Tragic stories of teens being bullied and ostracized at school have been saturating media headlines. But while these tales are making news, there’s another story to be told: that of homosexual teens’ estrangement—even banishment—from their families.
According to the recent Massachusetts Youth Risk Behavior Surveys (YRBS), one in four teens who identify themselves as lesbian or gay are homeless, and a study in the American Journal of Public Health (AJPH) says that it’s more likely that these teens are being driven out of their homes by their parents. Supporting this are findings from studies of homeless youth living apart from their families. One such study shows that 73 percent of homeless gay and lesbian teens indicated that they were homeless because their parents disapproved of their sexual orientation. …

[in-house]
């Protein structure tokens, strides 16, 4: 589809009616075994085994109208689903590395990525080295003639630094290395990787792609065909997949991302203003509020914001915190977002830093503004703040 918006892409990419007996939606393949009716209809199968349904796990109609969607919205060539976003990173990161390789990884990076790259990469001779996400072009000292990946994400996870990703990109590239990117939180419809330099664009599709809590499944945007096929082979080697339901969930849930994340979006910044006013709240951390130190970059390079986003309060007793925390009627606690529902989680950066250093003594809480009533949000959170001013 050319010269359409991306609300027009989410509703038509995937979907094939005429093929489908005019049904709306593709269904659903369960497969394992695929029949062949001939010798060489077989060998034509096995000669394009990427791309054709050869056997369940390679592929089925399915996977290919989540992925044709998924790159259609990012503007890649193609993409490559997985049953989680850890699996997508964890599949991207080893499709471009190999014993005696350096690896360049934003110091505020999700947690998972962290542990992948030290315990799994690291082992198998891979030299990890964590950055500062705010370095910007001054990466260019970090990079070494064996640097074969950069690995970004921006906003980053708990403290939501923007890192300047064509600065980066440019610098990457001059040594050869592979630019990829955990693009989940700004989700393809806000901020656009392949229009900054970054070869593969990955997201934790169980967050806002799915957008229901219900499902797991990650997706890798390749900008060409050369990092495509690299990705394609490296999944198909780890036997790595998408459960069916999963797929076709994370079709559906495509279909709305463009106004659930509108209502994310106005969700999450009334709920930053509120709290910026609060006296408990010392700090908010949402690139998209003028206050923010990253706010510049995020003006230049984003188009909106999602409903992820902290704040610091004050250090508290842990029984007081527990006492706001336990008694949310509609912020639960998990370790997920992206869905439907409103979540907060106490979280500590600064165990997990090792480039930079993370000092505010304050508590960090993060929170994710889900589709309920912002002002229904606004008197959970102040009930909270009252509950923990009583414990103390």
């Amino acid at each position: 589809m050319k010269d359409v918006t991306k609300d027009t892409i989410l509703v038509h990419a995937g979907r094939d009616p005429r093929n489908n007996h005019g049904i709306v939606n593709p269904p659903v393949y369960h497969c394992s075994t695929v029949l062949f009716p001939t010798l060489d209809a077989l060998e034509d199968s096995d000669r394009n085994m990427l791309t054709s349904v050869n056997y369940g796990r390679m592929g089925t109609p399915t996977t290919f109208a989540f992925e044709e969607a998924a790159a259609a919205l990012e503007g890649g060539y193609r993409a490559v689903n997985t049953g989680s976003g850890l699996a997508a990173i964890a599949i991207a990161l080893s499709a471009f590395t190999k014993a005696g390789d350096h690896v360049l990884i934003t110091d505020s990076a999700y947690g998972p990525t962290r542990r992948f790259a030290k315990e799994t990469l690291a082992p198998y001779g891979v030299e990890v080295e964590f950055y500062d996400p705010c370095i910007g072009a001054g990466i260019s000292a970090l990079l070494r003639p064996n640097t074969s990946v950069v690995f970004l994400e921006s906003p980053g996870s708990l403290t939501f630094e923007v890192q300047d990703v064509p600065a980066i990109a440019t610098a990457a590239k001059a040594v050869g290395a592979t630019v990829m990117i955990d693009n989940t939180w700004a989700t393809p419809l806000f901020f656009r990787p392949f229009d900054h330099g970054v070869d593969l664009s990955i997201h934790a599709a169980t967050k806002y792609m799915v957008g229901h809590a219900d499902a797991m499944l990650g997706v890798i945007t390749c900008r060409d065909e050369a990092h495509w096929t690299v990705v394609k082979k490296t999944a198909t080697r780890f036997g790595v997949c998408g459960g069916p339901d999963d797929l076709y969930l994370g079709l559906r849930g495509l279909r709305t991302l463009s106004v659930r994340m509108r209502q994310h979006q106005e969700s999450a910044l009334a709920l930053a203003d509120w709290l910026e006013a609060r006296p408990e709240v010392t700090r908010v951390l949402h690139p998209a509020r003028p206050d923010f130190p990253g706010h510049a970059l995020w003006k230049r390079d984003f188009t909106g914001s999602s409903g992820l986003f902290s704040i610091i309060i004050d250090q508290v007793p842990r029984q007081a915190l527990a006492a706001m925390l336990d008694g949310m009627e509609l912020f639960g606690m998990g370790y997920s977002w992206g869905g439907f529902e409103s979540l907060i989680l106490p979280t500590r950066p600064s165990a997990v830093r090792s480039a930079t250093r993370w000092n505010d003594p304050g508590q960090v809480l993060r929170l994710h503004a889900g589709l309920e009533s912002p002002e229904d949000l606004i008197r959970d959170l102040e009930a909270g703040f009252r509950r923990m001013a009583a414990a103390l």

June marks Lesbian, Gay, Bisexual, and Transgender Pride Month. In honor of this event Thrive is pleased have Scott Leibowitz, MD, of Children’s Hospital Boston’s department of psychiatry, as a guest poster, blogging about a soon-to-be launched gender and sexuality psychosocial pilot program he has coordinated at Children’s, which will be the first of its kind in the United States.
Imagine growing up in a constant state of turmoil, being pushed and pulled by two opposing forces: where your internal sense of self tells you to feel one way, but what seems like the rest of the world, and sometimes even your own body, says you should feel another way. For sexual minority youth—children and adolescents who grow up outside conventional norms applied to gender and sexuality—this shame-induced state of being can be every day life.